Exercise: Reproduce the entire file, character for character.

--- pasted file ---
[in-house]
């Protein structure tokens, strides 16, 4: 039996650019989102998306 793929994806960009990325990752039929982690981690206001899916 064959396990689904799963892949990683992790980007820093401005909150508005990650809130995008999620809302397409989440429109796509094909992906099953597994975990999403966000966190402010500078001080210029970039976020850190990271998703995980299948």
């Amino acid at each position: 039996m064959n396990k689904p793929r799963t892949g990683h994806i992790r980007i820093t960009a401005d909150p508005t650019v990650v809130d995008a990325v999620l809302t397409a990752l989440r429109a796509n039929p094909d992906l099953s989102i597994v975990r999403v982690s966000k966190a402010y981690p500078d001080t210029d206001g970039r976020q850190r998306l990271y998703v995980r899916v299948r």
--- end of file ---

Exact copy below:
[in-house]
């Protein structure tokens, strides 16, 4: 039996650019989102998306 793929994806960009990325990752039929982690981690206001899916 064959396990689904799963892949990683992790980007820093401005909150508005990650809130995008999620809302397409989440429109796509094909992906099953597994975990999403966000966190402010500078001080210029970039976020850190990271998703995980299948």
């Amino acid at each position: 039996m064959n396990k689904p793929r799963t892949g990683h994806i992790r980007i820093t960009a401005d909150p508005t650019v990650v809130d995008a990325v999620l809302t397409a990752l989440r429109a796509n039929p094909d992906l099953s989102i597994v975990r999403v982690s966000k966190a402010y981690p500078d001080t210029d206001g970039r976020q850190r998306l990271y998703v995980r899916v299948r």